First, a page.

Ever since I started this one-hike-a-month malarkey in January, I have been looking forward to doing some walking in the Wicklow Mountains. Wicklow, also known as the Garden of Ireland, is my home county and I’m fiercely proud of hailing from there. We spent Easter weekend with the Mother in Bray, so it was the perfect opportunity to hike in the garden county.
So many hills, so little time…
The Wicklow Mountain National Park covers 54,000 acres and offers a plethora of walks for all fitness levels. There is a series of caches dotted around Wicklow somewhat misleadingly called A Walk in the Garden (they are not exactly an easy walk in the park!). The series was started by Kili or Bust, but more recent caches have been added by others. The majority of the hides in the series are located in the Wicklow Mountains National Park, though some are dotted elsewhere in the county.
There’s an EarthCache called Wicklow Gap (GC1T5EA), located at a viewing point, at which there are two car parks (N 53° 02.473 W 006° 23.782). As always when parking in the Wicklow Mountains, it’s important to be mindful of car thieves: leave no bags in the car and leave all areas inside visible if you can (glove compartment and boot/trunk). At the weekend, this is a popular spot for people on a drive to stop for a few minutes, so there is usually plenty of traffic in and out; it may be quieter midweek though.
Incidentally, the Wicklow Gap EC was my 500th find, on a day when it was a lot more gusty and felt like a wind tunnel just standing in the car park! On this occasion, I headed to the Wicklow Gap with the muggle, my sister and my 11-year-old nephew for an Easter Monday hike up Turlough Hill – what better way to work off some of that chocolate that the Easter bunny had left!
Mound of the Assembly
I initially wanted to climb Tonelagee (a T4 cache), but given the larger party than originally planned, we settled on the easier going, and shorter, walk up Turlough Hill. The mountain is 681 metres high and was originally called Tomaneena (Tuaim an Aonaigh), meaning ‘mound of the assembly’ in Irish.
The path to the summit is wide and paved – this is to facilitate vehicular access for the ESB (Electricity Supply Board). It was the ESB who renamed the mountain ‘Turlough Hill’ when they began construction on a pumped-storage hydroelectricity plant at the site in the late 1960s.
There is a power station built inside the mountain, with a man-made reservoir sitting on top; all of it specifically designed to blend in with its picturesque surroundings as much as possible. The whole construction was a very impressive work of civil engineering at the time, and it’s still the only site of its kind in Ireland. If you want to see how it works, this YouTube vid from ESB explains all:
The naturally-occurring corrie lake, Lough Nahanagan, sits at the foot of Turlough Hill and is the lower reservoir for the power station. There are great views of the lower lake as you start the walk up the winding path to the summit.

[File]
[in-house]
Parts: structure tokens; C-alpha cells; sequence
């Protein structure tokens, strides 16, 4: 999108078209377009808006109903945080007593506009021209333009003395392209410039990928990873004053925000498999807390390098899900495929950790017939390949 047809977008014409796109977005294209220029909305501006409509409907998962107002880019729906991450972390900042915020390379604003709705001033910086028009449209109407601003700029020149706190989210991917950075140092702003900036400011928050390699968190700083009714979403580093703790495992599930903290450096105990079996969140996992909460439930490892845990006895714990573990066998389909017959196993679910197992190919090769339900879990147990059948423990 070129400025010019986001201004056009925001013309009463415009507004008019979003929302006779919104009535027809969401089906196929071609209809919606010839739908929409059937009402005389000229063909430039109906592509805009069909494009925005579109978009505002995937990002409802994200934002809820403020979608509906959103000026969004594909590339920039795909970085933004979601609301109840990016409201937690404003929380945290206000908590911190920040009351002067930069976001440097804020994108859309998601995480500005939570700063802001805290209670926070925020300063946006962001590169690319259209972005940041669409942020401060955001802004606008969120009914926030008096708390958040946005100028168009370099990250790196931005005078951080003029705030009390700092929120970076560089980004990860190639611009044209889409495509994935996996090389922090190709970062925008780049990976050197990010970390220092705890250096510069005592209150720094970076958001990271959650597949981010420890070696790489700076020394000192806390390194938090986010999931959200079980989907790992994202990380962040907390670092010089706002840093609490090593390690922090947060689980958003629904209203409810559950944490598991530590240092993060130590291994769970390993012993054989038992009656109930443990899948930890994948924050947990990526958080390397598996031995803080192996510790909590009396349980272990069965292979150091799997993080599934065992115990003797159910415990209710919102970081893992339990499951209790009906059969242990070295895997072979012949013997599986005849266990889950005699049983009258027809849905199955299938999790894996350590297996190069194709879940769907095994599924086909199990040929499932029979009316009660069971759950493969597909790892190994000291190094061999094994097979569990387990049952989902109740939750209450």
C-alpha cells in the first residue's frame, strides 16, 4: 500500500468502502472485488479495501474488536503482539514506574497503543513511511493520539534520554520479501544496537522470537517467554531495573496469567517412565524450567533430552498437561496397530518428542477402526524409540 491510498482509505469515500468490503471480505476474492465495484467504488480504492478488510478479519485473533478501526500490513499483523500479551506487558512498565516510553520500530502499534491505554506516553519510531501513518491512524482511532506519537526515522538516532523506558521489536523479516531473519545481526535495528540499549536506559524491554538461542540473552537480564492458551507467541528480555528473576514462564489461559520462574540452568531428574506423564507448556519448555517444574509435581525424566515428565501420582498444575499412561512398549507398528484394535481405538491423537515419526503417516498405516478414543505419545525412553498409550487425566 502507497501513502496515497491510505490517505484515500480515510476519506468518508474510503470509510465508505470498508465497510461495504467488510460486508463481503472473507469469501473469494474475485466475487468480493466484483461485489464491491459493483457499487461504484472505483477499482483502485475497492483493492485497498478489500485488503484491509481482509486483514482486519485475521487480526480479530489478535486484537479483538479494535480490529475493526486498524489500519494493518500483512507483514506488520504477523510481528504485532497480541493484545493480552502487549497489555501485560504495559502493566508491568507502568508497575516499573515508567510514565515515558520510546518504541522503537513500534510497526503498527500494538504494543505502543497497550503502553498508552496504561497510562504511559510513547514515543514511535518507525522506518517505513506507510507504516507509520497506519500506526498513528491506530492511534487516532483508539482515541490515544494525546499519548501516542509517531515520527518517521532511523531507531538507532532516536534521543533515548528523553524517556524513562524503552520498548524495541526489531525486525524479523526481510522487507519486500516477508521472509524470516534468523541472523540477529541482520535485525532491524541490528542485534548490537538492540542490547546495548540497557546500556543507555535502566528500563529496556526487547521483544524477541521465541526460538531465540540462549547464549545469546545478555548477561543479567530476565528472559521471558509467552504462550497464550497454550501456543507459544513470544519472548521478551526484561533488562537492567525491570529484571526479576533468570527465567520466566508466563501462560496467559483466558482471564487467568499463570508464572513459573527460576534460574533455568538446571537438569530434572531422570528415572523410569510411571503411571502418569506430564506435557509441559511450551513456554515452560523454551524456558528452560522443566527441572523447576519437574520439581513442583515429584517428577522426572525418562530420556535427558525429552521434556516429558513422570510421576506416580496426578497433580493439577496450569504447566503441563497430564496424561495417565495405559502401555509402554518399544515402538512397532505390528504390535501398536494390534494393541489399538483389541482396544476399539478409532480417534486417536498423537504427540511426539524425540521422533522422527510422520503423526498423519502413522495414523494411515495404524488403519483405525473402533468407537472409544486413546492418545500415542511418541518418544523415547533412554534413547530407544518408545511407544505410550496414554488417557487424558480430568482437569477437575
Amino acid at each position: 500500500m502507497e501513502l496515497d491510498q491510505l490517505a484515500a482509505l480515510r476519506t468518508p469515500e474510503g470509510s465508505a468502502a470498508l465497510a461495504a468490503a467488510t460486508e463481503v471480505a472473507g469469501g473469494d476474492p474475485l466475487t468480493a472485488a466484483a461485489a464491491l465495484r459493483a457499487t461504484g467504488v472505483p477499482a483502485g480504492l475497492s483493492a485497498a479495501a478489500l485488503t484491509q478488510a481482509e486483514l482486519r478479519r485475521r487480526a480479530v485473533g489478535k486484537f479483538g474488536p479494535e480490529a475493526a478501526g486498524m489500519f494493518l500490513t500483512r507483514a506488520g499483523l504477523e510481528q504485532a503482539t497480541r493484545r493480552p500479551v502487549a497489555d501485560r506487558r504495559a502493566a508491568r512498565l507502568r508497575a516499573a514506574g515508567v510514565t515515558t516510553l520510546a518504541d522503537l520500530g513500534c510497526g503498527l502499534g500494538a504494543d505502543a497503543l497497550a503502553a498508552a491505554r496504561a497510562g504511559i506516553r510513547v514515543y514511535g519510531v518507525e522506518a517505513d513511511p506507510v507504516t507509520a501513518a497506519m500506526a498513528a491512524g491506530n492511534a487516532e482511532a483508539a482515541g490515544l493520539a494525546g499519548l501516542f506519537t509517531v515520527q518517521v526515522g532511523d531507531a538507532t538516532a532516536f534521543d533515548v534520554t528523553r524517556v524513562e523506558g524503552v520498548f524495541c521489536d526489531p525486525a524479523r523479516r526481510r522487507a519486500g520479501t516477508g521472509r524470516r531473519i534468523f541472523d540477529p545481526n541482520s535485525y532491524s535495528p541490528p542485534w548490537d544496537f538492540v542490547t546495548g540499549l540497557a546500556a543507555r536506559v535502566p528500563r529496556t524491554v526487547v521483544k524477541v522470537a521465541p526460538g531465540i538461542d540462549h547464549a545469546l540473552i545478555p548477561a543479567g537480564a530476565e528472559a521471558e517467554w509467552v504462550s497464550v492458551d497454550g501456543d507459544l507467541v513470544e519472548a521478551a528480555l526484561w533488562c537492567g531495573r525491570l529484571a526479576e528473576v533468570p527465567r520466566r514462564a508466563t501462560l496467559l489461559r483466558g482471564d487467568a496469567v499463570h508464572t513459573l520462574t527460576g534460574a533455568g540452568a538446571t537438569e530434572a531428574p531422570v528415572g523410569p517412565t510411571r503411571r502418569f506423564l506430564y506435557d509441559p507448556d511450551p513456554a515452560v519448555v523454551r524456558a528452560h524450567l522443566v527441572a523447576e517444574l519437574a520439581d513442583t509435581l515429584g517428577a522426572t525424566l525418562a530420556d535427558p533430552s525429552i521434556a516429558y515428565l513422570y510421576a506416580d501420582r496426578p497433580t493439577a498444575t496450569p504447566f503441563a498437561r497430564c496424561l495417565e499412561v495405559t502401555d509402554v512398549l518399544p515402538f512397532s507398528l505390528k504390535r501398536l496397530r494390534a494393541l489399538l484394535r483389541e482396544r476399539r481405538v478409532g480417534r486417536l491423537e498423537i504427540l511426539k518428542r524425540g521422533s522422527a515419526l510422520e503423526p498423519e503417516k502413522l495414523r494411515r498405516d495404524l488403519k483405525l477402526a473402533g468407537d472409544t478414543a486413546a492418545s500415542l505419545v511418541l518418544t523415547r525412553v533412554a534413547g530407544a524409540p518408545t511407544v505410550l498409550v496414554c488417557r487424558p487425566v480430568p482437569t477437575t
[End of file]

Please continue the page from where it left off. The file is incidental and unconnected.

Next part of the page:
The walk is quite easy-going for the most part as it’s nicely paved and winds back and forth enough to avoid any steep parts.
Turlough Hill is underlain by granite, much like most of the Wicklow Mountains National Park, and is covered in blanket bog, with great mounds of it sitting above the grass at various points.
Ireland is home to 8% of the world’s blanket bogs, though this is only 21% of the bog that covered the island once upon a time. The bogs have been depleted by extensive turf-cutting, grazing, erosion and afforestation, but the Irish Peatland Conservation Council is dedicated to highlighting the need for their conservation.
Views of Tonelagee
We may not have made it up Tonelagee on this occasion but the incredible views of the 817 metre high summit were enough to tell me I might need to prepare a little more for the hike up there!
I am definitely determined to do the climb this year but it might be quite a few months down the road. I also have numerous others on my must-climb list – so many hills, so little time!
Circling the Upper Reservoir
When you reach the ‘keep out’ gates, there is a little ‘off piste’ walking to get to GZ, which is at the opposite side of the reservoir from where the paved path ends.
The reservoir itself is not visible from any point of the walk, as it sits high on a mound, which has been made in such a way to blend in almost perfectly with its surroundings. I understand there is quite a view of it from Tonelagee though, and other surrounding summits.
Our target was the traditional cache, 17 A Walk in the Garden-Turlough Hill (GCNFP8). We took the longer route around the reservoir to GZ, so we could enjoy the view all the way around, and then the shorter route back!
My nephew made a quick find at GZ; the cache was nicely tucked away and in perfect condition. It may have only been one find for the day but I’m discovering lately that the best days are those with fewer finds – it’s very much quality over quantity.
GZ was the perfect place to stop and eat our packed lunch, with some conveniently flat rocks to sit on nearby. We even saw a small herd of deer in the distance while we ate.
All in all, a great day out with no rain, great company and views, and a nice geocache: what more could you ask for? Now I’m off to decide where the next uphill walk will be… decisions, decisions!
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